“We used to take care of the routine servicing on all of our frontline tractors here on the farm, replacing the oil and filters at the required intervals and, most of the time, all the machines were kept under cover. I’m not sure of the total number of hours on the 135 because the rev counter packed up years ago, but I’d estimate that it’s run for at least 10,000 since new. Despite its age and lengthy working life, it always starts on the button even after being left outside on the coldest of nights. It’s just a brilliant tractor!” Andrew added.
Nowadays, of course, the 135 leads a slightly more relaxed life, although it still works on the farm when needed. “Typically during the summer months when we’re out planting, it’ll be pulling a trailer,” Andrew said, “and we also use it with a topper for grass-cutting duties. All of that’s pretty light work, though, as we have bigger, newer and more powerful machines (mostly Massey Ferguson) for handling the heavy work these days. We get on OK with the new MF machines, although some have suffered with a few niggling electrical issues.”
As far as the 135’s future is concerned, it certainly won’t be leaving the farm’s ownership, and it’s also unlikely to be receiving any restoration-type attention. “Both my bother – Pete – and I are very much in favour of keeping old tractors as original as possible and, as such, we don’t like to see over-restored examples,” Andrew explained. “There are lots of owners these days who seem only too happy to sweep away all the history of their machines by re-painting everything in glossy two-pack. We certainly don’t agree with that, and can see no point in rebuilding a tractor to a condition that far exceeds the standards set at the factory.
“The other point, of course, is that we like to continue using our tractors on a regular basis, and we’d be far less inclined to do that if we were forever worrying about the risk of scratches and knocks. I’m very keen on match ploughing and typically enter several competitions a year, and competing with a pristine-looking tractor would be very counter-productive. Between us, Pete and I probably own at least 60 tractors, although I’m not sure of the exact figure. I always tell people that if you know how many you’ve got, you haven’t got enough!”
Andrew has been ploughing competitively for about 20 years, and he takes it pretty seriously. “I find the whole process extremely relaxing, despite the competitive aspect and the fact that standards have risen a lot in recent times,” he explained. “These days I use a TS82 reversible plough on the back of my MF 165, in the classic reversible plough class. But I also still compete in the Fergie class, with a P3-powered tractor pulling a two-furrow general purpose plough.
“When I started in the Ferguson class back in the early 2000s, I’d say that the general standard was pretty low. There were always one or two decent ploughmen, but most entering tended to be inexperienced beginners. Now, though, that’s all changed. There are plenty of very accomplished competitors involved these days and everything’s a lot more serious as a result. I’m happy to travel all over the place to compete and, although I missed the Nationals this year due to poor health, I’ve been a regular in that competition for many years.”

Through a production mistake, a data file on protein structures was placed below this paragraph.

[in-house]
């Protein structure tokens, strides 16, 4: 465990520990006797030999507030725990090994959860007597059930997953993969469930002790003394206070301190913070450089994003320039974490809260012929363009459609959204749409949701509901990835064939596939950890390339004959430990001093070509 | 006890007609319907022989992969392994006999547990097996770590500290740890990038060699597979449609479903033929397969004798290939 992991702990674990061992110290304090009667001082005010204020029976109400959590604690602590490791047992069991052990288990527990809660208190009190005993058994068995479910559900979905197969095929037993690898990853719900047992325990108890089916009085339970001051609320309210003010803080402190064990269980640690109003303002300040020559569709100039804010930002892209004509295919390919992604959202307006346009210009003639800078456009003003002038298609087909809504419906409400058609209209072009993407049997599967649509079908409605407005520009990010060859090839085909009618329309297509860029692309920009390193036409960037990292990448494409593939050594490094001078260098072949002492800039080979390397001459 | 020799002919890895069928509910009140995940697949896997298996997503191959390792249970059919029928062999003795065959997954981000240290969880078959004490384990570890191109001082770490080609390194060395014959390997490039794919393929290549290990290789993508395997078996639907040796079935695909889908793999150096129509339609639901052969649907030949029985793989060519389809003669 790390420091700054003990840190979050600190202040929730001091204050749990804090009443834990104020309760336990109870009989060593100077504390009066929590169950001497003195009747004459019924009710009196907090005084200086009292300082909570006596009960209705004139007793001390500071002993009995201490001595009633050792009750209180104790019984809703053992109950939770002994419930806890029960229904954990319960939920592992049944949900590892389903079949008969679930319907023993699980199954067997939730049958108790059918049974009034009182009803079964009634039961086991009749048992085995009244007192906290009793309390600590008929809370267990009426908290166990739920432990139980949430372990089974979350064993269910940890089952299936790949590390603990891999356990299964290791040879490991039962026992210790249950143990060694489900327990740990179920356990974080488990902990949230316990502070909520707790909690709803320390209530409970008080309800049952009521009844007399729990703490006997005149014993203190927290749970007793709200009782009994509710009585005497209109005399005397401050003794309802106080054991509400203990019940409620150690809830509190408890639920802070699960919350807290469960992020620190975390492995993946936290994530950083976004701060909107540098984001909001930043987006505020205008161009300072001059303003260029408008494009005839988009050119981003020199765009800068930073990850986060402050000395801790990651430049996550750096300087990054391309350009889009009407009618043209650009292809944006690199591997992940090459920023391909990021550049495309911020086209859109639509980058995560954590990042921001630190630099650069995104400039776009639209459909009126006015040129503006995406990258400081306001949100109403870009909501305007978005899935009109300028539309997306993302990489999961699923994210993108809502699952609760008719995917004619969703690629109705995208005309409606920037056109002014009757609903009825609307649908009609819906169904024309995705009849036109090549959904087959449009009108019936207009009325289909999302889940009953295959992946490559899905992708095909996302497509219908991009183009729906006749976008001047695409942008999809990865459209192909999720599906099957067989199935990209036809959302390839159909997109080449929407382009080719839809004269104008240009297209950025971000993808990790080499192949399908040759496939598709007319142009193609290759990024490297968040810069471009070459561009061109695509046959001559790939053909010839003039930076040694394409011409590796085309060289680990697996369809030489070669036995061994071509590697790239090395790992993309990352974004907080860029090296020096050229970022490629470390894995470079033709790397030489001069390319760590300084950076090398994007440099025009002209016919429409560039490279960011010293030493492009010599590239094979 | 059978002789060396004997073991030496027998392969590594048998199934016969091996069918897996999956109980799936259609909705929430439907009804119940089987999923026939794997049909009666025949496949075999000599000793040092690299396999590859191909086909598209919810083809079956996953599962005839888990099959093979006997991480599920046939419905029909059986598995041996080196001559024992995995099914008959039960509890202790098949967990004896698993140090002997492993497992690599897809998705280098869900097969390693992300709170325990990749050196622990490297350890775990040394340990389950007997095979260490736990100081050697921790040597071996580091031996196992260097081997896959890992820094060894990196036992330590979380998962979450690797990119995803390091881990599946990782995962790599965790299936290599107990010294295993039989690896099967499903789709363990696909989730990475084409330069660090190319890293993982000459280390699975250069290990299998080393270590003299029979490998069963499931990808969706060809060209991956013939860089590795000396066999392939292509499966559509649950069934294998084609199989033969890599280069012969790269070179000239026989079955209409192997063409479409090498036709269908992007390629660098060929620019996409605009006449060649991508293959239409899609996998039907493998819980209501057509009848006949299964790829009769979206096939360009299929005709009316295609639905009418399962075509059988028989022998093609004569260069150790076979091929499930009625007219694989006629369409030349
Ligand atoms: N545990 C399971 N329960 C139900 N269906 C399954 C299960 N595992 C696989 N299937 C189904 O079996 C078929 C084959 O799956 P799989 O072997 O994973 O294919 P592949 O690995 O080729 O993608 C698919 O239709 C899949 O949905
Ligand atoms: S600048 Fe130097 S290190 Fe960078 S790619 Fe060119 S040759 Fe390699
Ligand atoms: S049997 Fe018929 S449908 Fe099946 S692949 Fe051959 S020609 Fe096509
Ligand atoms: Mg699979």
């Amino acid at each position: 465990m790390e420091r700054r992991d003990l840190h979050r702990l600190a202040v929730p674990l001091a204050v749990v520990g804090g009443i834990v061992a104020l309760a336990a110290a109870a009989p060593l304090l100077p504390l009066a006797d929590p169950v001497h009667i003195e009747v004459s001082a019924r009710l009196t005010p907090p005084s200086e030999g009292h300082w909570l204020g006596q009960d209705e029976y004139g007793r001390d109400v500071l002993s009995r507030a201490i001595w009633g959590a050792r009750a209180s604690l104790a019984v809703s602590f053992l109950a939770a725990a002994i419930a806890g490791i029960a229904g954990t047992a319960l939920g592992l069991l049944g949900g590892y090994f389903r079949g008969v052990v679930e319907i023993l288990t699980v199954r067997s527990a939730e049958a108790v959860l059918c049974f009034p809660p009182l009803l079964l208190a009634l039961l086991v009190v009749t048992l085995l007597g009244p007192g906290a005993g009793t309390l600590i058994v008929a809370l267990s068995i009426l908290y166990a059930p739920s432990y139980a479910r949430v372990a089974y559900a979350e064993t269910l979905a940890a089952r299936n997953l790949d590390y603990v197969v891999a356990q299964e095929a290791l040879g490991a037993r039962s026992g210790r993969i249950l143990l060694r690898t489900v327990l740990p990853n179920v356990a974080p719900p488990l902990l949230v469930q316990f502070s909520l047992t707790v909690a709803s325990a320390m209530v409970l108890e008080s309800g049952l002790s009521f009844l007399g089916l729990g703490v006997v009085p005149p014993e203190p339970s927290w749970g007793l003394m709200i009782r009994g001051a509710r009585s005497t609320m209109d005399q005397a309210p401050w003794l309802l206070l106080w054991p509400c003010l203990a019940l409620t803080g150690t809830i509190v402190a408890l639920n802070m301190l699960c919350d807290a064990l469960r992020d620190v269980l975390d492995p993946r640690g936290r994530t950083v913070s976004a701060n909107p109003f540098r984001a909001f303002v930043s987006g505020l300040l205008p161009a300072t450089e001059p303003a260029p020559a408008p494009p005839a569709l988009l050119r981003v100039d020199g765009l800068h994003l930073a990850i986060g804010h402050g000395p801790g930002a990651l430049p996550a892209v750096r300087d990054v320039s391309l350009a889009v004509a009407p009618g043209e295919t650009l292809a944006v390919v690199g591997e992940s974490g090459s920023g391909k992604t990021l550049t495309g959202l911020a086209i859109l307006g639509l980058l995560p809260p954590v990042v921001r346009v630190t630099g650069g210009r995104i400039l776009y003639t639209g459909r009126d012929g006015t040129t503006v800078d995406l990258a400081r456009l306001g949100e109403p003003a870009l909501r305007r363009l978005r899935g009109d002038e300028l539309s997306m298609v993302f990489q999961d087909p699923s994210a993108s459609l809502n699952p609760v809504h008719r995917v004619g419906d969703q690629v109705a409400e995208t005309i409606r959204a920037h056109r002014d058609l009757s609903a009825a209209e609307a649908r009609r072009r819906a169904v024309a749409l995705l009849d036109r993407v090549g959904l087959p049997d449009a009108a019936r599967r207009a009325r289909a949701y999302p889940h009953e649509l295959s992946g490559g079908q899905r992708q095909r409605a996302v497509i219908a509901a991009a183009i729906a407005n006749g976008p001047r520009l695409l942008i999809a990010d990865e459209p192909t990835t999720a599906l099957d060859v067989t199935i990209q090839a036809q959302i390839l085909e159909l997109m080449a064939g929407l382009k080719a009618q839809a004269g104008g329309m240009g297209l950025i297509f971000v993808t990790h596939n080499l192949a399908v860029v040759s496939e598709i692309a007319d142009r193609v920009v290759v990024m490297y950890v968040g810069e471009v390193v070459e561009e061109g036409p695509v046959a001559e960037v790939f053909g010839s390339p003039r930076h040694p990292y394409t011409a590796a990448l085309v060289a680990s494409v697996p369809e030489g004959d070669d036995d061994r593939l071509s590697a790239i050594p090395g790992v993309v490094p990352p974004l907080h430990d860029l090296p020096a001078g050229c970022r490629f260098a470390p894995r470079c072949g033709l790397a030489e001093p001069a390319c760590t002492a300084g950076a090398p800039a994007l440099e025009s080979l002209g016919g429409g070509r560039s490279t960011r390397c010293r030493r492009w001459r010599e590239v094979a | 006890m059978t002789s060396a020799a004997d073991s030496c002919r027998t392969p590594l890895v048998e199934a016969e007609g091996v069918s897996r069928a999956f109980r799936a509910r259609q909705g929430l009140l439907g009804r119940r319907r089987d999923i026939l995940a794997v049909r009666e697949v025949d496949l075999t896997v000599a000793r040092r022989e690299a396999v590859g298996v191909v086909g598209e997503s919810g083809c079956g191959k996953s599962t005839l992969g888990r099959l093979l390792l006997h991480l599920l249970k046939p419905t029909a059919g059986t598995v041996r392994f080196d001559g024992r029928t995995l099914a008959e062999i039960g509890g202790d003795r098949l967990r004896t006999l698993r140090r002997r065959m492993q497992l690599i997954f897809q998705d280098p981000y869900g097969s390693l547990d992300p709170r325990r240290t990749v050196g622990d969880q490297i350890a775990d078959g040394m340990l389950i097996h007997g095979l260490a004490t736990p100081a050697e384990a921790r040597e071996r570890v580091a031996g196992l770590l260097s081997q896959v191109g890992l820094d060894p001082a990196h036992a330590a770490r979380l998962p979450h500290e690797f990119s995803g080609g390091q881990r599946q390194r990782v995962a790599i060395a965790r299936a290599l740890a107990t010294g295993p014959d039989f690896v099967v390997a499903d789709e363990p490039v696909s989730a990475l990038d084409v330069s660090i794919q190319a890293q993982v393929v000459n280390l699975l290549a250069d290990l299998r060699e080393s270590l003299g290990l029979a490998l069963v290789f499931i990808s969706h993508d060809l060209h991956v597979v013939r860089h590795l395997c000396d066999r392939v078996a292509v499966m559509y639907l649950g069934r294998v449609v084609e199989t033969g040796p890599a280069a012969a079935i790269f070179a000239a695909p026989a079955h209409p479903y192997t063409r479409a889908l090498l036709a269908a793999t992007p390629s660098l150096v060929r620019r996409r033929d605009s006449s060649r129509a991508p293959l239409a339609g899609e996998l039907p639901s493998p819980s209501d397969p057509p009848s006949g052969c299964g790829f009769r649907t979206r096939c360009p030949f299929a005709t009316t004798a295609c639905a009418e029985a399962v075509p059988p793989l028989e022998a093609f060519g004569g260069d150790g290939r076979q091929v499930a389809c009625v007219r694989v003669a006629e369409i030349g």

Chatting with Andrew about the state of the old tractor hobby now, he made some interesting observations. “Our generation was brought up surrounded by agriculture, but I really think that sort of upbringing is rare nowadays. Farms just don’t have enough people working on them any more, which is a real shame. As a result, there aren’t enough youngsters getting involved with tractors; you can see that just by visiting any show. I enjoy tractor road runs, and try to be involved with several every year. But I’ve noticed that young drivers seem increasingly reluctant to take part unless they can drive a modern, 250hp machine with the radio blaring, their girlfriend on the seat beside them and the cab’s the air-conditioning on full!
“I appreciate that it’s important to attract youngsters into the hobby, but I think there are issues surrounding the relevance of these modern machines, with speed differentials and their size being prime among them. On runs I’ve been on, these powerful giants typically hare off from the start at anything up to 40kph, but then cause a jam in the first village they come to when they’re unable to get through between badly parked cars. Even overhanging trees can be an issue, with the drivers unwilling to push through for fear of damaging a mirror or roof light. Now, I may be slower on our trusty old 135, but the tractor’s manageable size means that it’ll go anywhere and negotiate any obstacle without a problem.
“I’m not sure what the answer is, apart from staggering the start so that all the vintage and classic machines go first, and the modern machinery follows on behind. In some regards, I do worry about the future of the hobby without the influx of young blood it needs. In addition, there seems to be a bit of a move away from the oldest models, with an increasing number of would-be owners rejecting anything with a starting handle as being too much trouble to bother with. That’s just a real shame, as far as I’m concerned.“
Andrew’s right, of course, and there are worrying times ahead if the hoped-for injection of new enthusiasts fails to materialise. There’s no question that you only have to spend a few minutes at any major tractor event to confirm that there’s lots of grey hair around. So I think we all have a responsibility to do as much as we can to fire the enthusiasm of the younger generation by emphasising the fun and affordability that this amazing hobby has to offer.
This feature comes from the latest issue of Classic Massey & Ferguson Enthusiast, and you can get a money-saving subscription to this magazine simply by clicking HERE
Great new diecast and resin models to collect!